The next time there’s a flood, go to an evacuation center, look for a child who’s hungry and cold, get her a hot cup of instant noodles from the relief workers—and eat it yourself.
You’ll feel rotten after you’re done with it, for sure. That little girl’s eyes will flash in your mind and your tummy will push the soup back up your gullet. It will be mixed with stomach acids now, so you will feel some stinging in your throat and taste something vile in your mouth.
But do it again a few more times and it won’t bother you anymore. Better yet, don’t bother looking for a hungry child anymore. Just steal a box of instant noodles from the relief workers’ van and take it home.
That’s essentially what the people who plundered P900 million from the Malampaya Fund did. And they didn’t have to look in the eye the victims of Tropical Storms “Ondoy” and “Pepeng,” for whose relief and rehabilitation the sum was allocated.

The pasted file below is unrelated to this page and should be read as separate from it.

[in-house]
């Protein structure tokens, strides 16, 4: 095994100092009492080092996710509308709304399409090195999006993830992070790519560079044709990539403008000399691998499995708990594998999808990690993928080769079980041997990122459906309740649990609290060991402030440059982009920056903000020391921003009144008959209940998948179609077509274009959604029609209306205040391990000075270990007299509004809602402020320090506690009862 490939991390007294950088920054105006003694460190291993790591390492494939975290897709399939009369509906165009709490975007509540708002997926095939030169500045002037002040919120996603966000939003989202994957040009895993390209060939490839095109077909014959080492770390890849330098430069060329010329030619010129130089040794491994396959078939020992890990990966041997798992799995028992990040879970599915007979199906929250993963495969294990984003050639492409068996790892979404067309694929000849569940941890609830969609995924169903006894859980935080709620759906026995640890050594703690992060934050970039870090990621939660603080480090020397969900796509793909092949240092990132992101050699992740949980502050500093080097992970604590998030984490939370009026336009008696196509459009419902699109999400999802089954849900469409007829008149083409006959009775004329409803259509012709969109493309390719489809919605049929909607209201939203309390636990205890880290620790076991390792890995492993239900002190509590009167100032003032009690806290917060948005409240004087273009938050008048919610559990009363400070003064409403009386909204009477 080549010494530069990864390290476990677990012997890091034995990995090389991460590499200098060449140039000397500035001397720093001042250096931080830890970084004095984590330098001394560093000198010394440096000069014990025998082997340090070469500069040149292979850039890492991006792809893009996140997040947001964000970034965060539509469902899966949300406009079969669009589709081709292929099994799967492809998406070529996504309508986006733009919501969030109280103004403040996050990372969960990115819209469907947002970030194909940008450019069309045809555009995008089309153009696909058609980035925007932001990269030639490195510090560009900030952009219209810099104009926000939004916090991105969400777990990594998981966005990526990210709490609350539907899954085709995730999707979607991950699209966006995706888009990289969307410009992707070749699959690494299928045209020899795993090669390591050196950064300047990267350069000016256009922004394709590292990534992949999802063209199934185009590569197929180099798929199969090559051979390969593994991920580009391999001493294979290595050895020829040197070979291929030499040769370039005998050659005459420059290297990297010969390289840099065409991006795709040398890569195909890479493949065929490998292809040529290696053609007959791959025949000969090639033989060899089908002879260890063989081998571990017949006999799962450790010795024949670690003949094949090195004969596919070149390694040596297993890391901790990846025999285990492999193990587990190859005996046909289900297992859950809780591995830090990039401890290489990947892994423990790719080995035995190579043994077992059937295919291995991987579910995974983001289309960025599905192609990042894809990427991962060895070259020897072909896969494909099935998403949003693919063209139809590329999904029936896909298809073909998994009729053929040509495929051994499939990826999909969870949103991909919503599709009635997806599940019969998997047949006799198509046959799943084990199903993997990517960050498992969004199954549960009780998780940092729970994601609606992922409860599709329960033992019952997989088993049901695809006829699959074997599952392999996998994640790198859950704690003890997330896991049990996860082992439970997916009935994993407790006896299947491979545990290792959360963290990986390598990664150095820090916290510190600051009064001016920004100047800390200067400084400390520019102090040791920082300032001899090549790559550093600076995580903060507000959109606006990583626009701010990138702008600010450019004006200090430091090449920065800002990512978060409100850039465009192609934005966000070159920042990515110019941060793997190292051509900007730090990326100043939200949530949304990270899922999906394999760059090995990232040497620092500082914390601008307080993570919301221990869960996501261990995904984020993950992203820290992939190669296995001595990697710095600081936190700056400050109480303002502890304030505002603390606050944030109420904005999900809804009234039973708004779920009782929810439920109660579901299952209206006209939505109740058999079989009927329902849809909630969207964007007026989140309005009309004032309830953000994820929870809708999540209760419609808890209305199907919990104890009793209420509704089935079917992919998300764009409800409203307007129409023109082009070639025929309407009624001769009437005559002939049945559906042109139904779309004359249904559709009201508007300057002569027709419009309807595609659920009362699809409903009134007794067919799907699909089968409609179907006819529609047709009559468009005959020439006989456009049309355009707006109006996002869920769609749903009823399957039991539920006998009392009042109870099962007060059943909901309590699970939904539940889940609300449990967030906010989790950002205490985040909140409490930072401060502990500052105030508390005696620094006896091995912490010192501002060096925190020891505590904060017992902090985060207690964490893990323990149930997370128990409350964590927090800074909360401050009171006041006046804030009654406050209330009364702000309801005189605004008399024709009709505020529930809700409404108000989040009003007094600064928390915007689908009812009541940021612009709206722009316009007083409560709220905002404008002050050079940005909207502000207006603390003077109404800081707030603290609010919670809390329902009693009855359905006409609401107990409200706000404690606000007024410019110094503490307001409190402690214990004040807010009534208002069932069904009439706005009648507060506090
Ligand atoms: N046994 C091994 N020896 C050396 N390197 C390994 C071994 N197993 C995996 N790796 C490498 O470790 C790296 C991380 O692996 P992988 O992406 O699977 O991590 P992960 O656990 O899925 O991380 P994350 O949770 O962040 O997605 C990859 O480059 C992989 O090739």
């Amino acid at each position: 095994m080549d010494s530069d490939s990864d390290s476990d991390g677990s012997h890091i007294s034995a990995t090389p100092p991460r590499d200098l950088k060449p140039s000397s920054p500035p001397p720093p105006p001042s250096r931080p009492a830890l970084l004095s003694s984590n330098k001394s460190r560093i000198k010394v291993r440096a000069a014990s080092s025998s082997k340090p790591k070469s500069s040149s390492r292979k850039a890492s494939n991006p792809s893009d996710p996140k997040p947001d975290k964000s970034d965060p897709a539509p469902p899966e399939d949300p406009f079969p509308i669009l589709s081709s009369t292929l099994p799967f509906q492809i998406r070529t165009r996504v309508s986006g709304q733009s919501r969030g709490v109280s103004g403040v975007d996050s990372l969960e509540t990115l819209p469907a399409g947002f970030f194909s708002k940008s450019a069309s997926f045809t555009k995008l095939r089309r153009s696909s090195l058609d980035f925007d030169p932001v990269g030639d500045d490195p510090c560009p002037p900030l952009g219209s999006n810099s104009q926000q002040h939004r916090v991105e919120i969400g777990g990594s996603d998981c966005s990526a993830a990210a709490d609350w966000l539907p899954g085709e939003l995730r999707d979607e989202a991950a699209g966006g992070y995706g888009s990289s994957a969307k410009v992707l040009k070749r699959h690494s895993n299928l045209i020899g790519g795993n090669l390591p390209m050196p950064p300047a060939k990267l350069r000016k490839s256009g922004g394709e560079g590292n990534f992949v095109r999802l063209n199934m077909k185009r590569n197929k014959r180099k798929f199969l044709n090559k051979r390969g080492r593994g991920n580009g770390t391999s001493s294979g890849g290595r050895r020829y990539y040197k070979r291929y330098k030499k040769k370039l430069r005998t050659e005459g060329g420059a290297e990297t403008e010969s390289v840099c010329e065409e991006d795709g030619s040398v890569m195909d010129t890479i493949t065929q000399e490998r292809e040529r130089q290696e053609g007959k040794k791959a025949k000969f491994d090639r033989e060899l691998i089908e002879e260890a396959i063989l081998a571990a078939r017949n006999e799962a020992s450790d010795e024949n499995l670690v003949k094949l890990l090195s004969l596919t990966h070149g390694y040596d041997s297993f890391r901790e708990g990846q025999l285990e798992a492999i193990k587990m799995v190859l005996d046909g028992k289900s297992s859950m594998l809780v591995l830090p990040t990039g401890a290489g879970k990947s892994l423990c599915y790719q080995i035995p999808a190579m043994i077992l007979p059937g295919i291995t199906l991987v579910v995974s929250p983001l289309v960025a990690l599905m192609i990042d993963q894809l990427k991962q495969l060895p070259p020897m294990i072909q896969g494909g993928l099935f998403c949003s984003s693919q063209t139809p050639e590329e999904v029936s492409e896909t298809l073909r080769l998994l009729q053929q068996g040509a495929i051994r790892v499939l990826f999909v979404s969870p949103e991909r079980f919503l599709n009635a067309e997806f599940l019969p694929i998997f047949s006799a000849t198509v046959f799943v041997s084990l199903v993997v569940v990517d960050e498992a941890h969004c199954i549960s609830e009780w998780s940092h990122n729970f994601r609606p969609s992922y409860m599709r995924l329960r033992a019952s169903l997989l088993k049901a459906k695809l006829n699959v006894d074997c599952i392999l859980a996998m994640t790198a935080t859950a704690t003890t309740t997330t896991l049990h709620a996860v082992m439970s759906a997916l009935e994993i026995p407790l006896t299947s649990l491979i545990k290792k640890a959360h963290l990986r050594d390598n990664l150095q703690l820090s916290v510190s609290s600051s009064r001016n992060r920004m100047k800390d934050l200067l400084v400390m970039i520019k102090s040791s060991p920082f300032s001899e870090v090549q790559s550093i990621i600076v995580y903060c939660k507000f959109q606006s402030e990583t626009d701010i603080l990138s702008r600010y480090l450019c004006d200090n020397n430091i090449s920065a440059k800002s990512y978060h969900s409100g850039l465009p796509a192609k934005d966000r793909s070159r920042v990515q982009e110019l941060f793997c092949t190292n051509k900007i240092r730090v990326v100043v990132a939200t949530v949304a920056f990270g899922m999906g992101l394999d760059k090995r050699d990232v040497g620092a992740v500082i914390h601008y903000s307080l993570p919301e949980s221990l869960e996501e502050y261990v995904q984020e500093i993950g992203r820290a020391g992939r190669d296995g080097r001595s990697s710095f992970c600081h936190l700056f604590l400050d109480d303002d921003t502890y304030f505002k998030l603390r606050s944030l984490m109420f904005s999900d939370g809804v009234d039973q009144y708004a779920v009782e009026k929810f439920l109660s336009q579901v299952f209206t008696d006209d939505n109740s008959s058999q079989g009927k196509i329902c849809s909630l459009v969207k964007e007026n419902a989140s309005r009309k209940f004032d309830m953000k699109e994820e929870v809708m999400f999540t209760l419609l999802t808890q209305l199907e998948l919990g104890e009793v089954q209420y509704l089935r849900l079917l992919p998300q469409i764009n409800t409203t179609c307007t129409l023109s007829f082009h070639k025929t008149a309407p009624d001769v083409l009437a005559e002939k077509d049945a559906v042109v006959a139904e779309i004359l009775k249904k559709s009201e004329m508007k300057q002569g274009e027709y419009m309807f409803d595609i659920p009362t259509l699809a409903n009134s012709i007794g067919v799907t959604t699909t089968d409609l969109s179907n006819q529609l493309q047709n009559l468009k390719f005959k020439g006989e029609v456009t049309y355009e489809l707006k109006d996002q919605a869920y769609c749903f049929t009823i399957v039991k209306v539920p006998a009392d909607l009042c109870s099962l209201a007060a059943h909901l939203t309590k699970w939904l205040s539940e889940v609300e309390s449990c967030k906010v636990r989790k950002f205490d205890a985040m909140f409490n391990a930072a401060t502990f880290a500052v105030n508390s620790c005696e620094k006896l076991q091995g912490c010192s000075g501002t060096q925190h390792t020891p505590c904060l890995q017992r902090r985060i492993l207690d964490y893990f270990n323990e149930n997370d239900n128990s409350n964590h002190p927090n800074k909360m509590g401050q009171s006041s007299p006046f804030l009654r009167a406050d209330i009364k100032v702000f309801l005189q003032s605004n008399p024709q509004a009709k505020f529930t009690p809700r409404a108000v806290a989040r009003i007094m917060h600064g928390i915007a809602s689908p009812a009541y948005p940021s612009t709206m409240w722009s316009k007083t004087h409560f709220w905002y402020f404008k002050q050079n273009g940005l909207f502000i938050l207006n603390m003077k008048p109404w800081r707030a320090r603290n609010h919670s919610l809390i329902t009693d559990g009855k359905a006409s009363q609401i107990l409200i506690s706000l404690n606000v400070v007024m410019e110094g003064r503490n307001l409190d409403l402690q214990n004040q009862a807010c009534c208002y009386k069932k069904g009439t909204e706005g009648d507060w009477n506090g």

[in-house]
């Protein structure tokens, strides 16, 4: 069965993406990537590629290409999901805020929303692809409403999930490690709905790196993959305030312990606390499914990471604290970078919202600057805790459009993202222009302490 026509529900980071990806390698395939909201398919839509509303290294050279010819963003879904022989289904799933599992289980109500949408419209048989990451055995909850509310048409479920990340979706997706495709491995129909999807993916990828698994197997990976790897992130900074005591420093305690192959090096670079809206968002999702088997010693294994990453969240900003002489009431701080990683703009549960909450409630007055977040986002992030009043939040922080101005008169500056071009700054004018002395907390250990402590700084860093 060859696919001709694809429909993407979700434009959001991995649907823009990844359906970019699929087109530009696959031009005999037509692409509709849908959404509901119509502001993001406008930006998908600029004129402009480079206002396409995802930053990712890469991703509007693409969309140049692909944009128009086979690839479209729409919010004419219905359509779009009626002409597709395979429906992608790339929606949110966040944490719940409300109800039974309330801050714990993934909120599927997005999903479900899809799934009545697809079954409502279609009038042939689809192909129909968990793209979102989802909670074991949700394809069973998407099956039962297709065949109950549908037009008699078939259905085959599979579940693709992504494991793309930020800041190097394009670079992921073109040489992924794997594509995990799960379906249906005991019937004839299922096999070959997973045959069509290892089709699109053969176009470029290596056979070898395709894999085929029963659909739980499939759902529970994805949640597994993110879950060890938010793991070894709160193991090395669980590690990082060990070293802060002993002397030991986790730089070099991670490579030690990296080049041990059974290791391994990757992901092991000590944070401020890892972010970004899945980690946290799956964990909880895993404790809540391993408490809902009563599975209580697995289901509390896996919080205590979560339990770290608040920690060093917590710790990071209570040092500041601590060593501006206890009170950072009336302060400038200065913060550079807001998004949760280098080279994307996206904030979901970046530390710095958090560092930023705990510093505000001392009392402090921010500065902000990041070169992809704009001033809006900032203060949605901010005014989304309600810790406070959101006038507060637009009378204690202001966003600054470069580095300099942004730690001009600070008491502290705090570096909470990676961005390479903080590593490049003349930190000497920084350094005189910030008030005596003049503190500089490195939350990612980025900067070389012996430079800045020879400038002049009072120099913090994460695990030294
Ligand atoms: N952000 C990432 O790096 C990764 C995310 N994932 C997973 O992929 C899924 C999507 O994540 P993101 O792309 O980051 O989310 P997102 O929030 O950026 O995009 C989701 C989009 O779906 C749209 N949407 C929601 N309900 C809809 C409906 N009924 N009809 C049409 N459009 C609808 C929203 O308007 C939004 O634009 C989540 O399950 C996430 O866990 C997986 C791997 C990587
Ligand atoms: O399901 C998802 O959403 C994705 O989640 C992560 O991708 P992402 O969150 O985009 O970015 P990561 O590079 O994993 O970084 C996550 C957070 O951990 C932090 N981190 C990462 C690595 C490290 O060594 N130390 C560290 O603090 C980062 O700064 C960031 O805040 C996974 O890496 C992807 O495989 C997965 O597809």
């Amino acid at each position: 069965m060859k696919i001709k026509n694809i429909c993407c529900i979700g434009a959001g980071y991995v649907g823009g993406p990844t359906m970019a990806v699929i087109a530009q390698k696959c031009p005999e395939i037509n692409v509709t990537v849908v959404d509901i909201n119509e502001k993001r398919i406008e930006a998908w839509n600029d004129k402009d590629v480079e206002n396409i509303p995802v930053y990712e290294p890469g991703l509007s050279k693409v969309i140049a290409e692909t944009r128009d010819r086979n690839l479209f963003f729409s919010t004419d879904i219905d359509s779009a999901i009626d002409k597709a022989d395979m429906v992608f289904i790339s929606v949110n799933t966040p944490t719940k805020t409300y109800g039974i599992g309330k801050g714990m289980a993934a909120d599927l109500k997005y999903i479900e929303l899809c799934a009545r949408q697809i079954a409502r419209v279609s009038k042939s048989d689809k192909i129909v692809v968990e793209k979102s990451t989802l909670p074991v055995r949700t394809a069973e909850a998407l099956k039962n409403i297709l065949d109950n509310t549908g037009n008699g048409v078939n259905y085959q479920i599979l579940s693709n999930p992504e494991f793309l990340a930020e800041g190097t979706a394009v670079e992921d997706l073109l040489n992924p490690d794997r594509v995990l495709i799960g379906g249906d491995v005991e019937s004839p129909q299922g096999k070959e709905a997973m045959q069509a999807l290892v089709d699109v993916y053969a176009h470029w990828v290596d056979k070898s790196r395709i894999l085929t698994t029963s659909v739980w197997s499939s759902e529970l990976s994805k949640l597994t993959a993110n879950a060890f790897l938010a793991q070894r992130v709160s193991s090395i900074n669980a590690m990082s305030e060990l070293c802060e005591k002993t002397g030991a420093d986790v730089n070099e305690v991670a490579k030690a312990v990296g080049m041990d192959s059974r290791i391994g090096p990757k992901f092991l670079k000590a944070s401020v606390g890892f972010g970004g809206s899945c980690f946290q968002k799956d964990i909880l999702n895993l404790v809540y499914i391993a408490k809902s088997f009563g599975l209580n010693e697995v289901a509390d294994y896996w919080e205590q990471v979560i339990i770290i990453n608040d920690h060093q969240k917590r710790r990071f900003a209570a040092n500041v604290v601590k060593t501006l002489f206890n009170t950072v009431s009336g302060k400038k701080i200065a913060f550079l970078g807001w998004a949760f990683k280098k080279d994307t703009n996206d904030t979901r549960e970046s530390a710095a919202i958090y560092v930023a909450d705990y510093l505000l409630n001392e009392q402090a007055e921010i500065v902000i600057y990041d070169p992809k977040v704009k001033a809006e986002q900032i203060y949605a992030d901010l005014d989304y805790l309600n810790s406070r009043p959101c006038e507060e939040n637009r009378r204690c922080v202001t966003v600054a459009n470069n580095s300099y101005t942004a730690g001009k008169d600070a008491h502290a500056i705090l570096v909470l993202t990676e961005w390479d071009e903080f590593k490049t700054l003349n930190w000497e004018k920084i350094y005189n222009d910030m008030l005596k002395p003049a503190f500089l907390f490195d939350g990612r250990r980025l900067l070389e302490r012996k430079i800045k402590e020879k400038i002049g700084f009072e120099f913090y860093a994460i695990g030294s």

The media should stop calling the plundered amount “P900 million from the Malampaya Fund.” They should call it the “Ondoy/Pepeng Victims’ Fund,” for that’s what it was. As soon as the Department of Budget and Management issued the special allotment release order, it ceased to be part of the president’s discretionary fund. It already belonged to the victims of Ondoy and Pepeng’s devastating one-two punch.
Stealing P900 million from royalties on natural gas will raise hackles; robbing calamity victims will turn stomachs. One is plunder, the other vulturism, as in eating the flesh of the weak and dying. And that, I hope, will turn enough stomachs to fill Ayala Avenue in the next protest marches against institutionalized plunder of public funds, and eventually Luneta.
But then again, you might ask, What for? Sure, the plunderers have been sued. But can public outrage outlast our justice system? Look at the Maguindanao massacre. The outrage over that was even global. But it’s been four years now, for crying out loud! What outrage can last that long?